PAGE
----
Route starts from Bromsash on The Ross Round (fine views over Ross and Welsh Mountains beyond), past Bolitree Castle (Richard Hammond’s House) to Weston-under-Penyard, past a Norman church, skirting Penyard woods, onto Dancing Green and Pontshill passing Handley (birthplace of Ann Greening – mother of Elgar), along the remains of the Roman Road from Ariconium (Weston-under-Penyard) to Blestium (Monmouth) where part of the cobbled surface and bridge over the stream can be seen. Through Weston and return via site of Ariconium settlement back to Bromsash. Optional tea and cake at Eastview, Bromsash at end if you wish.
Distance: 6½ miles, Moderate.
Time: 11.00am returning about 3.00pm
Leader: Sue Powell, Ross-on-Wye Walking Group. Not suitable for dogs. Bring a picnic
Walk 3. On the Beautiful Doorstep of Ross
A satisfying journey around the local hills, woods and valleys. Includes a pause halfway at a church and a pub for those whose senses thirst!
Distance: 6½ miles, Moderate
Time: 10.00am returning about 3.00pm
Leader: Judith Stares, Ross-on-Wye Walking Group. Not suitable for dogs. Bring a picnic.
Walk 4. Woodlands, Roman Roads & Iron Ore
A woodland walk, in the depths of the Forest of Dean, starting from New Fancy car park and going via Parkend, Moseley Green and Blackpool Bridge, with its Roman road, and the Drummer Boy stone.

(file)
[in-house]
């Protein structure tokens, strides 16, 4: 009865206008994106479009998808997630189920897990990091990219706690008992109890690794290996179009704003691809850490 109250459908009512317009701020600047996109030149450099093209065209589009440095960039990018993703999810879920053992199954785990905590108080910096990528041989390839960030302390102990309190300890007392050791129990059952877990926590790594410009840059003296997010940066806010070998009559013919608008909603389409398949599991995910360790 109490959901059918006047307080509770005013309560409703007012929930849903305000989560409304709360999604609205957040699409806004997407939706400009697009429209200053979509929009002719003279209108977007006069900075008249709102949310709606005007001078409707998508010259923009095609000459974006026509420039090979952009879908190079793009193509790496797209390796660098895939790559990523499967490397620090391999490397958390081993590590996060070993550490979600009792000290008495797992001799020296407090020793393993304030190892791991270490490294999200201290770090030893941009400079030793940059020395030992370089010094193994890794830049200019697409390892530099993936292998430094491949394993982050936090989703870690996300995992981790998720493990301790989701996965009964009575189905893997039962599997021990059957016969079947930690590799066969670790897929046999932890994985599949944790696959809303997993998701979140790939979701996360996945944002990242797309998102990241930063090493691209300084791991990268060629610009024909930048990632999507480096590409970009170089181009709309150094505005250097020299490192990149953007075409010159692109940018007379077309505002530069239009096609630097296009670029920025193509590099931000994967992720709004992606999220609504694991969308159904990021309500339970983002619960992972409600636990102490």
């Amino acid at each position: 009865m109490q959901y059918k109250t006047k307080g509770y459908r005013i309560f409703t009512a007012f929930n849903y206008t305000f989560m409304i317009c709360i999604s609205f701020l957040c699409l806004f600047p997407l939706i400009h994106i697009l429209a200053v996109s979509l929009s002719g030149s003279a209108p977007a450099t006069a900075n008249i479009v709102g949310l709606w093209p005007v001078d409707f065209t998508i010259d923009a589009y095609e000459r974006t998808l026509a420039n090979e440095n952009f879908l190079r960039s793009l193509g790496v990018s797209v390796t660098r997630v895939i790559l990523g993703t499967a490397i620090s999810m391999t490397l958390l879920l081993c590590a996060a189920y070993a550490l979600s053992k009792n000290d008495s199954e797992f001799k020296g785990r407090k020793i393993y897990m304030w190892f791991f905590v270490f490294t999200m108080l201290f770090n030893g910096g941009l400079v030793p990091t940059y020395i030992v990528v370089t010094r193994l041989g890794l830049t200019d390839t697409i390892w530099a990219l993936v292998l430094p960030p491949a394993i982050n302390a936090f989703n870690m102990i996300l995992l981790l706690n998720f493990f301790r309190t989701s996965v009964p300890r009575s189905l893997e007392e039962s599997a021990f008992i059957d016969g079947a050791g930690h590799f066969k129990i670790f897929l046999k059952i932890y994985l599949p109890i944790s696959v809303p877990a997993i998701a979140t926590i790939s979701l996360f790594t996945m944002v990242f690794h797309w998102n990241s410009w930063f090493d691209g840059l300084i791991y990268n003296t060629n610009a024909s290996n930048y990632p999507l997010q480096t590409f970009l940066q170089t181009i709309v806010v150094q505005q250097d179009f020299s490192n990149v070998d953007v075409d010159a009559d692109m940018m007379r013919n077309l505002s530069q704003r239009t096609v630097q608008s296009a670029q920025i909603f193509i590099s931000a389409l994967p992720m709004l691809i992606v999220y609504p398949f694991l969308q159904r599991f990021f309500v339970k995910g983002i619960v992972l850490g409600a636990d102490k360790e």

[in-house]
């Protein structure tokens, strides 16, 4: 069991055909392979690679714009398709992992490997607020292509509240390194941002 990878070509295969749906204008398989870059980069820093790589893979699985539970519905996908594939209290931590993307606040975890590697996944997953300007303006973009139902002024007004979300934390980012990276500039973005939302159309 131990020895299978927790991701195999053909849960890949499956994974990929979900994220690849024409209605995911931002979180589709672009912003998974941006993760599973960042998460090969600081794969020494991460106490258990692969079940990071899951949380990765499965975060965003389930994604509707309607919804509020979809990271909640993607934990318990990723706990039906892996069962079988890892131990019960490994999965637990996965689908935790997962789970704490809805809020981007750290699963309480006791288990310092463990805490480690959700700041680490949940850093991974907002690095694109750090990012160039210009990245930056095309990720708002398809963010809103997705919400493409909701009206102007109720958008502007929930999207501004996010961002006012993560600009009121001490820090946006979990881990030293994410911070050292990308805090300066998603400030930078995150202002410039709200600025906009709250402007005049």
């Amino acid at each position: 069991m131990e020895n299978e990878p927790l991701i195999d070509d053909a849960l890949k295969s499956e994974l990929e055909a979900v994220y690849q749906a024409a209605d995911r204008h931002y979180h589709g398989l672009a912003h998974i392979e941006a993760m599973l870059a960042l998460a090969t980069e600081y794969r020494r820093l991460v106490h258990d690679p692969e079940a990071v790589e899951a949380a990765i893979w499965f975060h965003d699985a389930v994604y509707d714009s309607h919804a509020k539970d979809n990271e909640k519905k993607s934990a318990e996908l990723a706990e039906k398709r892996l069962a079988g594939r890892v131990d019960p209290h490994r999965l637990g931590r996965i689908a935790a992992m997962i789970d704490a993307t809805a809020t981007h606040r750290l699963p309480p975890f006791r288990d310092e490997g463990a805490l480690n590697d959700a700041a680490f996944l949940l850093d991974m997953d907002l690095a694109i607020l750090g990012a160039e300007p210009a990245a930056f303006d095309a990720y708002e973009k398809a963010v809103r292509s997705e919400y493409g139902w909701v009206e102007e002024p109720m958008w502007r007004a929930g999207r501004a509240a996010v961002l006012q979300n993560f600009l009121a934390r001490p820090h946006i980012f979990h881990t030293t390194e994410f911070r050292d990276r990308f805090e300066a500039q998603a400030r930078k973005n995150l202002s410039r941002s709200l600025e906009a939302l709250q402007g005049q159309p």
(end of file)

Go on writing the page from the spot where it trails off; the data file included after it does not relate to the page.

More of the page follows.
Distance: 7 miles, Moderate
Time: 10.00am returning about 2.30pm
Leader: Alan Gillespie, Forest of Dean Group, Ramblers. Bring a picnic
Walk 5. The Last Cream Tea of Summer.
Walk along field paths and lanes to the cider orchards at Broome Farm. Enjoy a superb Cream Tea (£5 per person, payable on the day) before returning to Ross.
Distance: 5 miles, Moderate
Time: 1.30pm returning about 4.00pm.
Leader: David Collin, Ross-on-Wye Group, Ramblers
Booking Fee for all walks is £3 except the foodie walk on Friday 28th September.
Health & Safety.
It is the responsibility of all walkers to ensure that they are physically fit enough to take part in the walks that they have selected and that they have appropriate clothing and equipment.
– For most walks, walking boots/shoes are essential
– Carry sufficient water for the length of the walk
– Carry both sun protection and wet weather protection
– Take high energy snacks
The walk leaders will exercise their right to refuse to take ill-equipped walkers.
Children under 18 must be accompanied by an adult
Please arrive at the meeting point at least 10 minutes before the start of each walk. This is especially important for walks that include a bus or train journey. Walks will commence at the given time, whether all participants have arrived or not.
Please note the finishing times for all walks are approximate.
The walk leader will be at the meeting place whatever the weather. However, in exceptional weather conditions, the walk may be re-routed or cancelled to ensure your safety.
Well behaved dogs are welcomed on some walks. Dogs must be kept on a short lead at all times. Walks are not guaranteed to be dog friendly; you may need to help your dog over stiles.